En Chance Til, or A Second Chance, is a gripping Danish drama by Academy Award-winning director Susanne Bier and screenwriter Anders Thomas Jensen that examines the fragility of the human condition in the face of tragedy.
Police officer and family man Andreas (Nikolaj Coster-Waldau) lives a seemingly postcard-perfect life with his wife Anne (Maria Bonnevie) and their child, Alexander. After a devastating loss, Andreas makes a choice that causes his life to spiral out of control and shatters the lives of a blameless yet morally abhorrent couple. The film explores the consequences of the decisions that we make, regardless of their intentions.
Aesthetically the film is beautifully shot, yet subdued enough that it never distracts from the plot. The wintry Danish landscapes are captured in some stunning wide shots and the use of close-ups are effectively utilised to maintain the emotional intensity. Although the majority of the film is in Danish, by about a third of the way through I barely noticed I was reading subtitles; the powerful performances merged with the translation in a way that felt very organic, and I never felt I was compromising my attention on the visuals to comprehend the dialogue.
The contrasts between the two families are well conveyed through attention to details. The dark and chaotic filth in the house of the two junkies is well contrasted against Andreas and Anne’s immaculately decorated home, with its bright glass panels and open plan layout that create an illusion of ordered bliss. As in real life, it’s impossible to see the grim truths of reality when you are on the outside looking in.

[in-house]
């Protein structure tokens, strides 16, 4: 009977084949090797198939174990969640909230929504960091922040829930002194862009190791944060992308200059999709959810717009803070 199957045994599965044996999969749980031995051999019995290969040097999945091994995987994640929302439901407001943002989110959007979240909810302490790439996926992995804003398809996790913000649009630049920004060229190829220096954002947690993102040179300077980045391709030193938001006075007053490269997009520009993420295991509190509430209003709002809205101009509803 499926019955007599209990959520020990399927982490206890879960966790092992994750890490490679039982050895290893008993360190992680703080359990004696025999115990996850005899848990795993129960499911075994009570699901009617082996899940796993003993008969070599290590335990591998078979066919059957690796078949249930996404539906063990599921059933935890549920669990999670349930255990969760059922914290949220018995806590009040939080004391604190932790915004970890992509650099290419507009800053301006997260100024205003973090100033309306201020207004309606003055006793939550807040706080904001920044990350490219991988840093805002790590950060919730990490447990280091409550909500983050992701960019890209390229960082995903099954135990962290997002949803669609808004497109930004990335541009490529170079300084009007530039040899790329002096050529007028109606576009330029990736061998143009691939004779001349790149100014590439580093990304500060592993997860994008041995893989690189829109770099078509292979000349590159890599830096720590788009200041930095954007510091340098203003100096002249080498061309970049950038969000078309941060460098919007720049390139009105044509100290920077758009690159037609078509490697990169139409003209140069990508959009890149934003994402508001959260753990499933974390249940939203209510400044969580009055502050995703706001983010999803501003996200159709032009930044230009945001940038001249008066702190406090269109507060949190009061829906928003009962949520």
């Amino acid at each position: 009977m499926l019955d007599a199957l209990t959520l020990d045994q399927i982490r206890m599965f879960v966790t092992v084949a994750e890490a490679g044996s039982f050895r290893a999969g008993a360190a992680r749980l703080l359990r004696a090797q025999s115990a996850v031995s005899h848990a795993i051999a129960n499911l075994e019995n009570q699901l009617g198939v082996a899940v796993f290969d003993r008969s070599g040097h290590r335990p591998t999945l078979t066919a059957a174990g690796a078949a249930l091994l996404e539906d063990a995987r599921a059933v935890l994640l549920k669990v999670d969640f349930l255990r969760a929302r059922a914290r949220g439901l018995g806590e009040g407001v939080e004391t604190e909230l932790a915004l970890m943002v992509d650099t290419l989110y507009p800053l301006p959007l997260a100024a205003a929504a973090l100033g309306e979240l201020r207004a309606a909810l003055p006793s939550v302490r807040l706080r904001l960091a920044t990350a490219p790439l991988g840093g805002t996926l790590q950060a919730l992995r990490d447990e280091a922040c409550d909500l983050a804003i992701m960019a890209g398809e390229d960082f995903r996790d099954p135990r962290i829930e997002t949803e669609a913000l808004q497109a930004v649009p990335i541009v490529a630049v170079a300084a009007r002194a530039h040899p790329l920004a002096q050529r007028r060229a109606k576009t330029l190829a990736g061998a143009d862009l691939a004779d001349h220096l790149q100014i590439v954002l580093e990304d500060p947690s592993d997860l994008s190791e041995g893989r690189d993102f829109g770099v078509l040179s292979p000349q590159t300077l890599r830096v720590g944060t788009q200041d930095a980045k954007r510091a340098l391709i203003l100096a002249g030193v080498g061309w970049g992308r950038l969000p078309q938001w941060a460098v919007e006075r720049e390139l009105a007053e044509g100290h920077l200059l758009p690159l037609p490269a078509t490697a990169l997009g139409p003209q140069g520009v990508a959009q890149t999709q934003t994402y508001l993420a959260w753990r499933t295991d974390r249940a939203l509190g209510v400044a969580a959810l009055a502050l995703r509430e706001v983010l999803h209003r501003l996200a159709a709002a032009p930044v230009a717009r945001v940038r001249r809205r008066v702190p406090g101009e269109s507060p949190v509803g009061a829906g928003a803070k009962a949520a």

The dexterous performances of the cast suspend disbelief for some of the more unrealistic parts of the plot; the decisions of the characters seem to be emotionally justified in the moment, due to the honesty and conviction of their portrayal. Nikolaj Coster-Waldau, best known for his role in Game of Thrones, is especially convincing in his role as Andreas. The audience feels the impact of the knife-like twists of the narrative through his character as we watch him grapple with the heavy-weighted emotions of betrayal, grief, guilt, and a glimpse of absolution.
A Second Chance seems to have polarised viewers and critics; many have criticised the fanciful plot, and yet I found myself entirely captivated. While some of the twists verge on the predictable, there were moments towards the end that were both unexpected and shocking. At times the intense exploration of moral reasoning borders on heavy-handedness but the film is ultimately redeemed by the depth of its performances.
A Second Chance screens at the Travelling Film Festival, Newcastle at 3.30pm on Saturday June 20.